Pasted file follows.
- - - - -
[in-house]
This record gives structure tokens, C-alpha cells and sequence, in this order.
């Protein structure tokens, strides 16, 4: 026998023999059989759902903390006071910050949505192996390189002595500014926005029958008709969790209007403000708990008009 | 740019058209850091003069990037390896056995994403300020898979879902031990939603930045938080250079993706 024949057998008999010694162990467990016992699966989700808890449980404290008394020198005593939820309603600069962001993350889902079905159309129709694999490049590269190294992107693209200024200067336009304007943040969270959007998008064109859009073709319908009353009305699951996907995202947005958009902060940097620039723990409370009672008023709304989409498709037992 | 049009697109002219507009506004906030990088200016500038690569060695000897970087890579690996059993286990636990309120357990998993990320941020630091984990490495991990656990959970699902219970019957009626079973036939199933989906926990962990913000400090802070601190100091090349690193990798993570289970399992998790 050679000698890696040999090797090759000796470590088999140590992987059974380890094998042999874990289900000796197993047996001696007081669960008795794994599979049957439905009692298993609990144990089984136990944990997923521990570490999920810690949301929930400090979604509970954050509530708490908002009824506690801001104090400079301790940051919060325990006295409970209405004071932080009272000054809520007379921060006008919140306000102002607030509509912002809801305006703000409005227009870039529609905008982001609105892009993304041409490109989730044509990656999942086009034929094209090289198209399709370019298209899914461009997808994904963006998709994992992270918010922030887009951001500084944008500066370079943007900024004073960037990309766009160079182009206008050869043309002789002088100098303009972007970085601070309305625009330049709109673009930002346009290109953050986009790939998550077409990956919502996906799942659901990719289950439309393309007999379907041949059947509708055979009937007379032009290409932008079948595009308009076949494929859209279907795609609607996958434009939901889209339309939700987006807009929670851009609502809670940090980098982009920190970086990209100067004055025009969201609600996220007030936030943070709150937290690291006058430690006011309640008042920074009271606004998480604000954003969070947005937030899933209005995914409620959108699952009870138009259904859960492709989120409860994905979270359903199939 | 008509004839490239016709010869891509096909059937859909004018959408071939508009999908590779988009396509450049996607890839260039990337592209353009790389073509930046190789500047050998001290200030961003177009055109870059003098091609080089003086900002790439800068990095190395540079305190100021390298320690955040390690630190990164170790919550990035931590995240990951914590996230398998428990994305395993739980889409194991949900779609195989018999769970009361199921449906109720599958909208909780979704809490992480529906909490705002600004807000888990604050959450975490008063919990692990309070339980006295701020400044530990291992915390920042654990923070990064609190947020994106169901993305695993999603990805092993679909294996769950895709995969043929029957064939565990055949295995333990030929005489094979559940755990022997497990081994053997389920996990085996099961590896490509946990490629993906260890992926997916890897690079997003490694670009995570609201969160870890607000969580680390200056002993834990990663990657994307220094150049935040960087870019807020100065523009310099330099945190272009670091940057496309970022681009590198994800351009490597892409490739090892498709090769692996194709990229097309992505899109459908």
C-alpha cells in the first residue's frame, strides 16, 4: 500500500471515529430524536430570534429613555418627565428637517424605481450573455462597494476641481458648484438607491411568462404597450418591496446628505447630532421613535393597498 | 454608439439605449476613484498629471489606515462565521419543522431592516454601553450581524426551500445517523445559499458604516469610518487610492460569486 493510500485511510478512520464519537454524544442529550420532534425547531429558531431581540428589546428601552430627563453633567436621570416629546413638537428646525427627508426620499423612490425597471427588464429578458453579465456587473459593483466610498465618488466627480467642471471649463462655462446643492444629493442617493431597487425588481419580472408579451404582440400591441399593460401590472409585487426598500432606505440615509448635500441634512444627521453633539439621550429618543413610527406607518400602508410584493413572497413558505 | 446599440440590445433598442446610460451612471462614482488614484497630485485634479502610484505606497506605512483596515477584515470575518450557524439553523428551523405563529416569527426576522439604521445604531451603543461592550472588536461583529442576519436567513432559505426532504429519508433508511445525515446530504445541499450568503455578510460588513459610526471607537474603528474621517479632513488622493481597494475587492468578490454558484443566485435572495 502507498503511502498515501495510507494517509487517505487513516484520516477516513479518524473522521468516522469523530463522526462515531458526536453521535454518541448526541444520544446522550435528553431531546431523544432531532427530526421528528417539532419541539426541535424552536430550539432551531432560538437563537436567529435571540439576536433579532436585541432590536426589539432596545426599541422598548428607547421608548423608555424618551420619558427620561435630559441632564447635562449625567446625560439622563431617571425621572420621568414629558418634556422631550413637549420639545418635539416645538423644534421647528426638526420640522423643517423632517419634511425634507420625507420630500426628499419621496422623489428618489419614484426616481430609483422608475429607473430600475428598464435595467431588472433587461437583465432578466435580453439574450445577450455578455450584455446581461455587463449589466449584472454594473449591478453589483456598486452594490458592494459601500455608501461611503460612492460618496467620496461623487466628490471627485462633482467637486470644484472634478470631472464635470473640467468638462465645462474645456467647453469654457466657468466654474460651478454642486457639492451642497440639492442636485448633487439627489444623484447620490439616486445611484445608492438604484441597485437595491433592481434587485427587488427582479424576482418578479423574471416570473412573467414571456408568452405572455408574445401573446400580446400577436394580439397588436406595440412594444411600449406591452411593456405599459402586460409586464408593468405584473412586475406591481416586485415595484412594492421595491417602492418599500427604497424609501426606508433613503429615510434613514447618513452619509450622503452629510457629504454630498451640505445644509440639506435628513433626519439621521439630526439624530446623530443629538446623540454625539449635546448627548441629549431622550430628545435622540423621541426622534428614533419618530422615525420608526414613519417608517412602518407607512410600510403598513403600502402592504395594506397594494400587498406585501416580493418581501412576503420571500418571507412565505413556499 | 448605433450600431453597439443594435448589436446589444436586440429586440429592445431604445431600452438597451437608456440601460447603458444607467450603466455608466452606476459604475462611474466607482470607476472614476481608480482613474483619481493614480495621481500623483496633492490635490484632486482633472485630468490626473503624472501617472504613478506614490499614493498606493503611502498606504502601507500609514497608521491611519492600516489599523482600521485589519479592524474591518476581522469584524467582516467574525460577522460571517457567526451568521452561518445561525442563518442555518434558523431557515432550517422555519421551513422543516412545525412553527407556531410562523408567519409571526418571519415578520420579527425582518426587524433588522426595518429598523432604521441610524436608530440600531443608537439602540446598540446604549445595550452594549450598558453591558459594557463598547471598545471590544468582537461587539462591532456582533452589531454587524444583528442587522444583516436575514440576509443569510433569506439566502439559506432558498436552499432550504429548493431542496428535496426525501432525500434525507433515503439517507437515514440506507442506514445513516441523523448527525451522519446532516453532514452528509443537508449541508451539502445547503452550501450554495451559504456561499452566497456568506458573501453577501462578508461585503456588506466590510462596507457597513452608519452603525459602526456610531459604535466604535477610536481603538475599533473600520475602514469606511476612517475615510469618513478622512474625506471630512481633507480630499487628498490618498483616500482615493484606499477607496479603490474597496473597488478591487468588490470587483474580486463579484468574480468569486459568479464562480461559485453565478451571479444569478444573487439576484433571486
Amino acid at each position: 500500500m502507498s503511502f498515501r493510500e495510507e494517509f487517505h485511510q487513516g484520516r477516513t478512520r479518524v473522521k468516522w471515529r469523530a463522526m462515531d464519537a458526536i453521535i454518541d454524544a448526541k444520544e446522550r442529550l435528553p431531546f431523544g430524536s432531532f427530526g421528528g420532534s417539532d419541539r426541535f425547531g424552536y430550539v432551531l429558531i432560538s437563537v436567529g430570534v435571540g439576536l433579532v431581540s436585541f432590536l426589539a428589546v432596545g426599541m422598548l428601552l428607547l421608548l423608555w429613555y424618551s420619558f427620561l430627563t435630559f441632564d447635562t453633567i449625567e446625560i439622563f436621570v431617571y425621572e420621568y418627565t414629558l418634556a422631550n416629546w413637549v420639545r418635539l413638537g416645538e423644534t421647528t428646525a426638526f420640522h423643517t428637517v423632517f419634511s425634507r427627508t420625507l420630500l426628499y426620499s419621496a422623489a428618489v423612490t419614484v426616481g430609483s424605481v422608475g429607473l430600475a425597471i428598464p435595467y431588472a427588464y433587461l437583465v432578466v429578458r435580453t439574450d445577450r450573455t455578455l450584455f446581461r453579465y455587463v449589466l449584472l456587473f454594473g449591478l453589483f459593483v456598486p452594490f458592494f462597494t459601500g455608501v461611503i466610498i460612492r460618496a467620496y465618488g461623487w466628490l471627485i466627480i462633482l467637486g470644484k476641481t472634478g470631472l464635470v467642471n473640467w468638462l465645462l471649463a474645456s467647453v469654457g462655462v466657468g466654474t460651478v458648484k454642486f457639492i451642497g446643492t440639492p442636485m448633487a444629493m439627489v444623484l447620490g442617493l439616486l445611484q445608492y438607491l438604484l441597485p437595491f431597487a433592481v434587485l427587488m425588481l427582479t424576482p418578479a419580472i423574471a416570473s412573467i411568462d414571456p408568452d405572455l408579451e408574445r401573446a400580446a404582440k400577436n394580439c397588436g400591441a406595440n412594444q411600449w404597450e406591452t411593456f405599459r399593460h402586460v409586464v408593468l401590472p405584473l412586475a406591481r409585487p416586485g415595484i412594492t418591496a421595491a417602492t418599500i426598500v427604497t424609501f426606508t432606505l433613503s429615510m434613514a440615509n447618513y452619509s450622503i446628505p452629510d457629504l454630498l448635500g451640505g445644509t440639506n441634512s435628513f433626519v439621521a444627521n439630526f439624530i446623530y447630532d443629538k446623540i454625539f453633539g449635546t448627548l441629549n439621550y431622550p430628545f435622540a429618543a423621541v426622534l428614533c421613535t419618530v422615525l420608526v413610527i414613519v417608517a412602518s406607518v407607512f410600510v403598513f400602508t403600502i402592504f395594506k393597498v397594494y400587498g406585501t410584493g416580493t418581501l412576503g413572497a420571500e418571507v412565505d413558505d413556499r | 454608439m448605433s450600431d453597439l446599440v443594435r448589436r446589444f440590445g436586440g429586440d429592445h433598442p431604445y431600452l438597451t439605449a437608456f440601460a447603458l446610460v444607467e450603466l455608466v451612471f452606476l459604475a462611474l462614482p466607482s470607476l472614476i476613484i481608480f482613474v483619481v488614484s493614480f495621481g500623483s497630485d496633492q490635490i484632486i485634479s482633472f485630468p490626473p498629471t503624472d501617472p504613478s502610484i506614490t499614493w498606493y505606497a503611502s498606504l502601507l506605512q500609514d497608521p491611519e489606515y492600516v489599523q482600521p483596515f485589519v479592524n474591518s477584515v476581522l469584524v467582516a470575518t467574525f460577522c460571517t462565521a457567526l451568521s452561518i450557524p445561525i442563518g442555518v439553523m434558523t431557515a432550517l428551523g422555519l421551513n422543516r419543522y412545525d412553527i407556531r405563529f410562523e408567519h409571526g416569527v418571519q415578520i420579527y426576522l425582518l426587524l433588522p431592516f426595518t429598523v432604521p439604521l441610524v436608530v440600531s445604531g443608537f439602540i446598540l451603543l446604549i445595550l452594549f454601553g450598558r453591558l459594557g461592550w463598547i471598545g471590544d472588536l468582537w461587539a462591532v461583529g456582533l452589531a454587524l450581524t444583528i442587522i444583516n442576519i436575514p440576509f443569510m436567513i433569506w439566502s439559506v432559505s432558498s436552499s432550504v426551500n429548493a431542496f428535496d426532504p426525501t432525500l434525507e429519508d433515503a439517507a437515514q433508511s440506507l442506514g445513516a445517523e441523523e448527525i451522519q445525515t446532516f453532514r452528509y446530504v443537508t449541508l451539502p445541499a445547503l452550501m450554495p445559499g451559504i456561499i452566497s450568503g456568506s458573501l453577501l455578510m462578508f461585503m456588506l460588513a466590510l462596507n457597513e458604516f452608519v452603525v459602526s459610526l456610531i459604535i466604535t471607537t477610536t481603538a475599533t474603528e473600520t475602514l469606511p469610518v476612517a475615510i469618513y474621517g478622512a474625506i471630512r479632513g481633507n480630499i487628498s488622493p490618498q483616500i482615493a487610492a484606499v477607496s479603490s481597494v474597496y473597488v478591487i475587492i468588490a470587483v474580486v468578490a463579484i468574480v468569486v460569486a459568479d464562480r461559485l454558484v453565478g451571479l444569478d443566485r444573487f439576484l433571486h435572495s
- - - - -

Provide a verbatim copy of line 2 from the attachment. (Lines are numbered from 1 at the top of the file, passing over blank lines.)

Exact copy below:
This record gives structure tokens, C-alpha cells and sequence, in this order.